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Casco Viejo – the old town of Panama City (Part 1)

Casco Viejo is a fascinating historic district, rich in history, culture and attractions.

On my first visit it almost felt like I had stumbled out of a time machine and landed in the 17th century.

The neighborhood was founded in 1673 after the original city, Panama Viejo, was destroyed by pirates.

The narrow, winding streets with the magnificent palaces and colonial-style mansions captivated me. When I closed my eyes for a moment, I could imagine what happened in this place 300 years ago.

The churches

In addition to the many magnificent buildings in the old town, there are some impressive churches. My first visit was to the Cathedral of Panama.

The colonial architecture and art is also reflected here. The large altar is covered with gold leaf and is considered one of the most magnificent in all of Latin America.

In the church of San Felipe Neri there is a small treasure hidden in a back room. A breathtaking nativity scene, an artistic representation of the Christmas story, is revealed behind a protective glass wall. Every figure, every building and every element was designed with great care and attention to detail.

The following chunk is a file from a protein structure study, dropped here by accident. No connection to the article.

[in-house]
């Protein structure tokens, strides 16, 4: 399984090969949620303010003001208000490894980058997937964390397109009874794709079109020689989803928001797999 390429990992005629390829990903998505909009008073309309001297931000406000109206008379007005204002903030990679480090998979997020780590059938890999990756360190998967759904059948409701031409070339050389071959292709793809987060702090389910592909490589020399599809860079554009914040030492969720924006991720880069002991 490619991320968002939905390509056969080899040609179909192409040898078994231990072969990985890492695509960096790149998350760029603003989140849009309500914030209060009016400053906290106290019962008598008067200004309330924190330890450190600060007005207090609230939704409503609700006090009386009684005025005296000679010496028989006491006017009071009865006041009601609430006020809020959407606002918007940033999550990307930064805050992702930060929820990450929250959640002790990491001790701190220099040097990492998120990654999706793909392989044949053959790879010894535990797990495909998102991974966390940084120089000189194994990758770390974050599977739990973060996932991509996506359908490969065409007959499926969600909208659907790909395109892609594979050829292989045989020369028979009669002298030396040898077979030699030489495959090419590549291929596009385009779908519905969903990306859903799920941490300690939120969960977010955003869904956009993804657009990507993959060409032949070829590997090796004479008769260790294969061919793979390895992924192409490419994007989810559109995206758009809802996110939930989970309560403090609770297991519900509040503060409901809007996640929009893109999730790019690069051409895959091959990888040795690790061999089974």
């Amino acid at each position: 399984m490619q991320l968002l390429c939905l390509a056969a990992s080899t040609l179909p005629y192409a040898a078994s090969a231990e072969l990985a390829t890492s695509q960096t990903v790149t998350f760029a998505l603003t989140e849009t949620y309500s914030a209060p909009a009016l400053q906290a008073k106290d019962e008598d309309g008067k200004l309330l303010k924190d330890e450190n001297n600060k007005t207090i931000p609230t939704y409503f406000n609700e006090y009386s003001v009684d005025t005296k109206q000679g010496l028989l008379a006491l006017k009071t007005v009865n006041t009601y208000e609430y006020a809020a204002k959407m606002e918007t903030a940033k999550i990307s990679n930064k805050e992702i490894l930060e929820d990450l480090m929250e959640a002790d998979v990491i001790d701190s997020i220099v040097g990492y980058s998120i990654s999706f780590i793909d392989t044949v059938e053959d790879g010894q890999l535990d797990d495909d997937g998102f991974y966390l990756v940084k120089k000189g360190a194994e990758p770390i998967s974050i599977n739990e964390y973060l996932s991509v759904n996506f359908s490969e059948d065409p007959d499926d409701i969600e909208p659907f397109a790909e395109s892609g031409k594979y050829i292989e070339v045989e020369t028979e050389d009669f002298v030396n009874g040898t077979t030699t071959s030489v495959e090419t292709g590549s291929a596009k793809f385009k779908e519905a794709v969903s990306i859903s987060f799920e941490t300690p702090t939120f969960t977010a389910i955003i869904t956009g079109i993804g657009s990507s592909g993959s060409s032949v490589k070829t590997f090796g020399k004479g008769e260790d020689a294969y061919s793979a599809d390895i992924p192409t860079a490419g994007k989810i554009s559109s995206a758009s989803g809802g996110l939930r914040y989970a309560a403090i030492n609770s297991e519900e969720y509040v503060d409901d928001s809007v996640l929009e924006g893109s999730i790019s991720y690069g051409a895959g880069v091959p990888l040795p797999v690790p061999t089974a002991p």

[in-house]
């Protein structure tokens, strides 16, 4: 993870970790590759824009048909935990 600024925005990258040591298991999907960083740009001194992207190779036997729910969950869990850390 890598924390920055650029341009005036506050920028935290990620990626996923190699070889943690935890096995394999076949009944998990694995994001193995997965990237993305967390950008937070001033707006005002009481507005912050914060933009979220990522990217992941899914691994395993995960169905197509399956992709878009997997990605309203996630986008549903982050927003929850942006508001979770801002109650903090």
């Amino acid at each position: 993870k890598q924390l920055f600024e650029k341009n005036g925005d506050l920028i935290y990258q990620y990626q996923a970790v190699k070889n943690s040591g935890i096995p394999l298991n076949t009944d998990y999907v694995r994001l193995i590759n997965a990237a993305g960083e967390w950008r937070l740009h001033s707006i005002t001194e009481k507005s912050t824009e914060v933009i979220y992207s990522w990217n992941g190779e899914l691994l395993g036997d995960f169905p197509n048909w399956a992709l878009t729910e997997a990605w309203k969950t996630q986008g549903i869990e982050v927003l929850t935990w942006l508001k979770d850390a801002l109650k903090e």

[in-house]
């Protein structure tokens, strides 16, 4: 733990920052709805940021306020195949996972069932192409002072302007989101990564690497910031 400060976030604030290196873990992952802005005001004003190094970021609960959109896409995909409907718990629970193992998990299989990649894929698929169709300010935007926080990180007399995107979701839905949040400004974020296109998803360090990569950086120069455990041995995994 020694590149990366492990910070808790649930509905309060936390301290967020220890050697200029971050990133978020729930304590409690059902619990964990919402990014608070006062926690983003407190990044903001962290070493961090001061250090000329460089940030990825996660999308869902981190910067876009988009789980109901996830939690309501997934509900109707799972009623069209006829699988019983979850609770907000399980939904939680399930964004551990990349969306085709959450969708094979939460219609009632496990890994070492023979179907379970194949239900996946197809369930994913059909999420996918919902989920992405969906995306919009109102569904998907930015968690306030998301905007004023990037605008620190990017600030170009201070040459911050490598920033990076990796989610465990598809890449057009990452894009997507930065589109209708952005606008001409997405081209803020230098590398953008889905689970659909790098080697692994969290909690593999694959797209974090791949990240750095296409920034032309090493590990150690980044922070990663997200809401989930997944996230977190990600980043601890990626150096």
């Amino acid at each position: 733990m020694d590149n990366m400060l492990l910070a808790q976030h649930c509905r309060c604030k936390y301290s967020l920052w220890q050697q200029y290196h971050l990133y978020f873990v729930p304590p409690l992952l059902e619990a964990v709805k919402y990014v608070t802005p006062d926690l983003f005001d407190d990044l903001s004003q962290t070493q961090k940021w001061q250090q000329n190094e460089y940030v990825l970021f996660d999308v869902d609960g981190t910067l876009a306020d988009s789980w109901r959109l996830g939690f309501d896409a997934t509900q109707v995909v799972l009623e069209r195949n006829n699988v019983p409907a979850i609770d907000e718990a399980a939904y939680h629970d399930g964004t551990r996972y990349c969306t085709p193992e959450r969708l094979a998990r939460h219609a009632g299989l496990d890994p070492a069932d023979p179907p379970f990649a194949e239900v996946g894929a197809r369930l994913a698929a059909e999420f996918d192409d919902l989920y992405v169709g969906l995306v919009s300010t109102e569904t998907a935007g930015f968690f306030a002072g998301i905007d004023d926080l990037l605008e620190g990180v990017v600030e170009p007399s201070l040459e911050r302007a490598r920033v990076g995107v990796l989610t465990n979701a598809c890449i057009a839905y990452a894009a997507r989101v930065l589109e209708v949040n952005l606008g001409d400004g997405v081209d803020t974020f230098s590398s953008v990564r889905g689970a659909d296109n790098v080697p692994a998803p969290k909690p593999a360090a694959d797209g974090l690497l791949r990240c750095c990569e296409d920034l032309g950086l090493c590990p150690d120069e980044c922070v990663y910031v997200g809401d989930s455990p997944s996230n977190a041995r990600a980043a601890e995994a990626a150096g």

Restaurants and cafes

Casco Viejo offers a wealth of restaurants, bars and cafes. Whether Panamanian delicacies or international cuisine in a charming ambience, you can find it all here.

I liked a certain restaurant so I ate there a second time.

A 17th-century Jesuit monastery was recently transformed into a stylish hotel. The tastefully restored lounges now house one of the 5 in-house restaurants. A small but nice menu invites you to breakfast or lunch at El Santuario.

I love sitting at a bar counter and watching the bartenders work. I was truly rewarded at the Exilio Bar. In the room where the bar is located today, the Jesuits most likely lived and taught over 250 years ago, before they were expelled by a secret exile order from King Carlos III. were banished from Spain.

Exquisite wines, good cocktails and various types of beer are served to guests.

There are also less exclusive but still cozy cafes and restaurants in the old town. Finca del Mar is a popular choice for both tourists and locals. The picturesque terrace between old stone walls and traditional decor creates a warm atmosphere and invites you to enjoy and linger.

As far as I can remember, I drank my first Cuba Libre here ;-)

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